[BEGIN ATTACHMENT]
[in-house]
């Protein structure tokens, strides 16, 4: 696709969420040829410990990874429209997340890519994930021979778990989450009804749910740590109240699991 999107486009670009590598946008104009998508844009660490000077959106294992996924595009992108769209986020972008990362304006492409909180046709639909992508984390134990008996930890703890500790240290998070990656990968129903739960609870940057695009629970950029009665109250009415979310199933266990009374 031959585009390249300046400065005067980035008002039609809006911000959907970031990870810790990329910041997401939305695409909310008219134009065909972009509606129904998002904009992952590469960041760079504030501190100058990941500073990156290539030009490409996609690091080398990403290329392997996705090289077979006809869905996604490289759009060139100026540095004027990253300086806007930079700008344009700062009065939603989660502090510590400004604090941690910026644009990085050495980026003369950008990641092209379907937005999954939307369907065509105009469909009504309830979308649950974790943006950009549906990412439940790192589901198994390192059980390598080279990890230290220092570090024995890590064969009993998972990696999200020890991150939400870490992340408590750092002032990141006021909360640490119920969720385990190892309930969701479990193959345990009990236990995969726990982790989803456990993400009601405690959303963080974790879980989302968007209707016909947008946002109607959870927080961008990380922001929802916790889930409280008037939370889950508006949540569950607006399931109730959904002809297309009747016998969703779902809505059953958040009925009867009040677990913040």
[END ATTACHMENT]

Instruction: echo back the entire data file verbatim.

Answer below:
[in-house]
């Protein structure tokens, strides 16, 4: 696709969420040829410990990874429209997340890519994930021979778990989450009804749910740590109240699991 999107486009670009590598946008104009998508844009660490000077959106294992996924595009992108769209986020972008990362304006492409909180046709639909992508984390134990008996930890703890500790240290998070990656990968129903739960609870940057695009629970950029009665109250009415979310199933266990009374 031959585009390249300046400065005067980035008002039609809006911000959907970031990870810790990329910041997401939305695409909310008219134009065909972009509606129904998002904009992952590469960041760079504030501190100058990941500073990156290539030009490409996609690091080398990403290329392997996705090289077979006809869905996604490289759009060139100026540095004027990253300086806007930079700008344009700062009065939603989660502090510590400004604090941690910026644009990085050495980026003369950008990641092209379907937005999954939307369907065509105009469909009504309830979308649950974790943006950009549906990412439940790192589901198994390192059980390598080279990890230290220092570090024995890590064969009993998972990696999200020890991150939400870490992340408590750092002032990141006021909360640490119920969720385990190892309930969701479990193959345990009990236990995969726990982790989803456990993400009601405690959303963080974790879980989302968007209707016909947008946002109607959870927080961008990380922001929802916790889930409280008037939370889950508006949540569950607006399931109730959904002809297309009747016998969703779902809505059953958040009925009867009040677990913040």